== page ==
Cover image for An ounce of prevention : how parents can stop childhood behavioral and emotional problems before they start
An ounce of prevention : how parents can stop childhood behavioral and emotional problems before they start
Shapiro, Lawrence E.
Personal Author:
First edition.
Publication Information:
New York : HarperCollins Publishers, [2000]

Physical Description:
310 pages ; 25 cm
Format :


Call Number
Material Type
Home Location
Item Holds
BF723.E598 S53 2000 Adult Non-Fiction Central Closed Stacks

On Order



Most parents understand the importance of prevention when it comes to the physical health and safety of their children. But what many parents don't realize is that it is also possible to use preventive measures for emotional and behavorial problems. As child psychologist Dr. Lawrence E. Shapiro explains in this provacative new book, parents tend to start paying attention only after actual symptoms begin to develop. Yet many problems can be addressed long before symptoms appear-if parents know just what to look for. Preventing emotional problems is much easier than treating them after they have already become disruptive to a child's life.

In An Ounce of Prevention, Dr.Shapiro presents a variety of imaginative, highly successful strategies for handling the pivotal moments in every child's emotional developmentm, from the infant and toddler years through the grad school and teenage years. He helps you understand whether your child is at risk for specific problems and what you can do to reduce the risk. Dr.Shapiro offers advice for parents on such subjects as depression, underachievement, shyness, eating disorders, fallout from divorce, ADHD, and much more.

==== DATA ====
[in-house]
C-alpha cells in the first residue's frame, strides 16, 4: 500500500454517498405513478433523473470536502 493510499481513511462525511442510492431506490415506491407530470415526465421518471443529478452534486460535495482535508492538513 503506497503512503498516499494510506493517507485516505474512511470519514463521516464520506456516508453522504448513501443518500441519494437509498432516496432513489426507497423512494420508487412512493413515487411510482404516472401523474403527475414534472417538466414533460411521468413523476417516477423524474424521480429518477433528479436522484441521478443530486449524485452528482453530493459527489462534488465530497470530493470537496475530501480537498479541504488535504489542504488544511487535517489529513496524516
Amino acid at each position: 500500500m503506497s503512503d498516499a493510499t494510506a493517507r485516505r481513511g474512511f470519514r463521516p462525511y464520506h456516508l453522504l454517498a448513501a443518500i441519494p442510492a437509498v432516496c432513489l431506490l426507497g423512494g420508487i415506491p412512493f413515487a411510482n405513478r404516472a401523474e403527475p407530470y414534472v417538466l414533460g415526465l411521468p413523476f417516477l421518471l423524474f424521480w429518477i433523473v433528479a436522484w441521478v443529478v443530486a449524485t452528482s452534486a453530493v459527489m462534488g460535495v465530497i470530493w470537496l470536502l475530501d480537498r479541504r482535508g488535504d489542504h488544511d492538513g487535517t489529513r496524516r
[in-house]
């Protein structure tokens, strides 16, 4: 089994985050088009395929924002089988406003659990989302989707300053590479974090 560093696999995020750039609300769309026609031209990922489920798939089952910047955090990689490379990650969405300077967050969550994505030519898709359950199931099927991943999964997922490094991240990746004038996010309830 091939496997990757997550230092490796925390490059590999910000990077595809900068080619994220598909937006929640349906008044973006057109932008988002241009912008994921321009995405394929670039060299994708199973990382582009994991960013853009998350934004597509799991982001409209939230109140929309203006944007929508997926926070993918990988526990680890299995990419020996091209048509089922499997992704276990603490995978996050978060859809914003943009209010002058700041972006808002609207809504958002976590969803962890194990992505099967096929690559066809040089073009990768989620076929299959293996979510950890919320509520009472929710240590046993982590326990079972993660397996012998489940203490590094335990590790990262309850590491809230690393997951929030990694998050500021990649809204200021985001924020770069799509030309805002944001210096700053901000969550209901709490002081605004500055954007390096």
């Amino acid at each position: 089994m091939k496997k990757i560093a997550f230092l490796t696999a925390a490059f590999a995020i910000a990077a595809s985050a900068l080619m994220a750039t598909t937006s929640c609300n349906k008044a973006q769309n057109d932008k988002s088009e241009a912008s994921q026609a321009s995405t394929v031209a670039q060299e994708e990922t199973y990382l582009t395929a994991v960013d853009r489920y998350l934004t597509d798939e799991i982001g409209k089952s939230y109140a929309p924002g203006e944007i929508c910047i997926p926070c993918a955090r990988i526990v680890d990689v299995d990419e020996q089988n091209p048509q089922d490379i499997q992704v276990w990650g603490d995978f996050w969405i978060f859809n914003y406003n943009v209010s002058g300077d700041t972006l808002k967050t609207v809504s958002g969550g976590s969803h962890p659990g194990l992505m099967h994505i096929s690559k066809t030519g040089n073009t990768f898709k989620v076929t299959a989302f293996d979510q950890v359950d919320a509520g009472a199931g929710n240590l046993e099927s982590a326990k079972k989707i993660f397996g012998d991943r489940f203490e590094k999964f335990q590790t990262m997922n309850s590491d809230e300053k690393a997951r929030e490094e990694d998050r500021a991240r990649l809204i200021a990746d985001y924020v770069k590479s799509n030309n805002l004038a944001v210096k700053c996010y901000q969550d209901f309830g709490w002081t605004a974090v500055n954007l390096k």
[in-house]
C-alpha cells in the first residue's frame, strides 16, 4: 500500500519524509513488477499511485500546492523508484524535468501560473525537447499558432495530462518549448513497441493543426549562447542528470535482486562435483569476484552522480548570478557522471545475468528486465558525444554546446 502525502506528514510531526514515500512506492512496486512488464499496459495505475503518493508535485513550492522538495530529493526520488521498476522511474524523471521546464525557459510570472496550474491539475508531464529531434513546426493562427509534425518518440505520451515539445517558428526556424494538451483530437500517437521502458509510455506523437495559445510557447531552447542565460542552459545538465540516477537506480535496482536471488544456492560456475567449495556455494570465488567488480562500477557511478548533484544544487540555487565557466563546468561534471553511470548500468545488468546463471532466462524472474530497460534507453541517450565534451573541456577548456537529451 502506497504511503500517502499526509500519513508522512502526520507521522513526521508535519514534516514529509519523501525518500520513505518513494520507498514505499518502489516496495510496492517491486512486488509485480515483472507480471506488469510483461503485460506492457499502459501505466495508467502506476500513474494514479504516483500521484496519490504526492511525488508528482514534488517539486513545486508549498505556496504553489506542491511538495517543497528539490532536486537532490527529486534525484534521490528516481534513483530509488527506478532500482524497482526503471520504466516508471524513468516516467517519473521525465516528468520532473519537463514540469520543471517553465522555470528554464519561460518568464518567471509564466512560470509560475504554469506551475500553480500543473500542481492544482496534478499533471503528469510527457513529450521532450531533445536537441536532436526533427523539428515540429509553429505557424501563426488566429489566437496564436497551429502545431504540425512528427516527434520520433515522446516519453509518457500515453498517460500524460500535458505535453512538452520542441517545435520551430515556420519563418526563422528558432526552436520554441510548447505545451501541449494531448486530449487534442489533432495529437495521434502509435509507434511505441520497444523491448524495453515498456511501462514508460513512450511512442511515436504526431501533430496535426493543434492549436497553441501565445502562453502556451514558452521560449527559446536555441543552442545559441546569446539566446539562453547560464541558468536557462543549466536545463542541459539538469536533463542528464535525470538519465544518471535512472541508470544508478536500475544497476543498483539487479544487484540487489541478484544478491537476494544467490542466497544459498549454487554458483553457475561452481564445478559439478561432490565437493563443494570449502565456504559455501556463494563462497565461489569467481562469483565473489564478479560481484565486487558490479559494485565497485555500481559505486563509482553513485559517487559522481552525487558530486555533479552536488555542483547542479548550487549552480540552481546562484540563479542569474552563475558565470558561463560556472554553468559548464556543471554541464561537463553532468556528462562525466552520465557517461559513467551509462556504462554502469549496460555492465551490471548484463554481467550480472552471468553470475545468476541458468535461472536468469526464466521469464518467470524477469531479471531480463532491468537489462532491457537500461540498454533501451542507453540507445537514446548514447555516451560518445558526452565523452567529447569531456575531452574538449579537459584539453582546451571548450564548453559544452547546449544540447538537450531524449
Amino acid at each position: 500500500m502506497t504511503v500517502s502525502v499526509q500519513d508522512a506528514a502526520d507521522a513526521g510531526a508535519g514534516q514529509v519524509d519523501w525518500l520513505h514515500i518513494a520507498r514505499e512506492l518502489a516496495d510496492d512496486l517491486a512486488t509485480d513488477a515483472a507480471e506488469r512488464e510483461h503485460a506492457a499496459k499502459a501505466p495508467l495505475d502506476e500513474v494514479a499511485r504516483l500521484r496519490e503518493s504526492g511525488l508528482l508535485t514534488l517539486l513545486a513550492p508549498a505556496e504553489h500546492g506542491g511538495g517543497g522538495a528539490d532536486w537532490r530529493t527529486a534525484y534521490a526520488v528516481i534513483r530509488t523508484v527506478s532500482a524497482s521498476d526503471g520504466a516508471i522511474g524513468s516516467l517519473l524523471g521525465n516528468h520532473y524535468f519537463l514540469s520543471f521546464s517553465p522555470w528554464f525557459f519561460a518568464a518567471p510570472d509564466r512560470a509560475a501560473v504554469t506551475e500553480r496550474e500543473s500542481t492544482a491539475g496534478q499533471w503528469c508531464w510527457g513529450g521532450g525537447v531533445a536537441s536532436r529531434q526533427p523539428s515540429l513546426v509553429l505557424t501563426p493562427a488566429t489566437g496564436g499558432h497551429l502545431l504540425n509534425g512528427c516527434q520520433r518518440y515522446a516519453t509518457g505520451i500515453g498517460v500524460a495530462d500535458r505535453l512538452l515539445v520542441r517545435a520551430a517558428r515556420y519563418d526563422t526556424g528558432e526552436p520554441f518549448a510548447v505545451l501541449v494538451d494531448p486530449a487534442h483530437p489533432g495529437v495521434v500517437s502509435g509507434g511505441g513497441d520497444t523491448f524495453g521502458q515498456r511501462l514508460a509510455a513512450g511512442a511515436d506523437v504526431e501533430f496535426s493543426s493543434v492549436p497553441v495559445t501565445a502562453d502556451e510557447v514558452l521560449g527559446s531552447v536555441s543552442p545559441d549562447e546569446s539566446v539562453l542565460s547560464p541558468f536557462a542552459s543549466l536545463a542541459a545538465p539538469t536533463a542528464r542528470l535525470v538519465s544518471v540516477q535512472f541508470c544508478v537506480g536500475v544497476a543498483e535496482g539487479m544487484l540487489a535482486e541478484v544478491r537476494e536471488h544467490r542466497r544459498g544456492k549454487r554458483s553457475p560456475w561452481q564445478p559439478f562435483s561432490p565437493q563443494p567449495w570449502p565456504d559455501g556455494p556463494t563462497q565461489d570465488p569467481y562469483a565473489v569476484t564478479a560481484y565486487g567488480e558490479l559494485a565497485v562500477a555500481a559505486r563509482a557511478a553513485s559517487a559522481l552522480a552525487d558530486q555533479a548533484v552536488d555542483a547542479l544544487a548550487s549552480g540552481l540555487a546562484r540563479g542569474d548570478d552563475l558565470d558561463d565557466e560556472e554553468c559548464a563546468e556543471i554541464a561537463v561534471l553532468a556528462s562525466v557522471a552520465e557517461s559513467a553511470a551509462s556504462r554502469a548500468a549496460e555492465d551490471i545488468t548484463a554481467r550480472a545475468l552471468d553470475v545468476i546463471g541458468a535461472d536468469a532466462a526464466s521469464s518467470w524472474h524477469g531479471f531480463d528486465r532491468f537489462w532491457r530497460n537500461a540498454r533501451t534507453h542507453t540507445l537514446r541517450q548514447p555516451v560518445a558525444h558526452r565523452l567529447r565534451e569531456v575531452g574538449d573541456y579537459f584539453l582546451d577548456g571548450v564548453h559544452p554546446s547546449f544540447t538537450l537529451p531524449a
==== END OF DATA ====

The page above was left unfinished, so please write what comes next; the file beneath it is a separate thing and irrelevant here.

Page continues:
Some of the suggestions will seem like common sense. Teaching your child good eating habits from a very young age will prevent eating disorders in adolescence. Helping a shy child make a phone call to a new friend will prevent social alienation in the teen years. But other recommendations may be surprising. Fearful babies should not be coddled if they outgrow their hypersensitivity. Toddlers should not be overly praised if you want them to as strive for success later in childhood. Parents should become more involved in their teenagers' education even when their teens are pulling away.

Filled with wonderful examples and lots of concrete advice, this book presents all the skills you need to hlep your child become more resilient when confronted with many problems that face today's children and teens. Provide "an ounce of prevention" every day. It will make a difference in your child's happines-and yours.

Reviews 1

Publisher's Weekly Review

Pointing to the high statistical incidence of divorce, childhood and adolescent depression, college binge drinking and eating disorders, child psychologist Shapiro (How to Raise a Child with a High E.Q.) warns parents that children are as susceptible to mental health and behavioral problems as they are to physical dangers. Because children raised in either overly permissive or overly demanding homes are at risk, Shapiro emphasizes the importance of taking an "authoritative" parenting approach, citing the need for constant commitment to preventative measures (motivation, connection and reinforcement). Identifying major risk factors for emotional disordersÄlike a child's temperament, academic experience and emotional intelligenceÄis made simple with the author's convenient organization of chapters by subjects such as ADHD, trauma, underachievement, shyness, sexuality and gender identity, each offering detailed and age specific (from infant to teen) techniques for parents to capitalize on the "windows of opportunity" for prevention that exist at every developmental stage. The author's abundant practical tips for communication, his anecdotal stories and his sensible advice on how to best incorporate Internet and software resources will help many parents steer their children toward a healthy life. (Aug.) (c) Copyright PWxyz, LLC. All rights reserved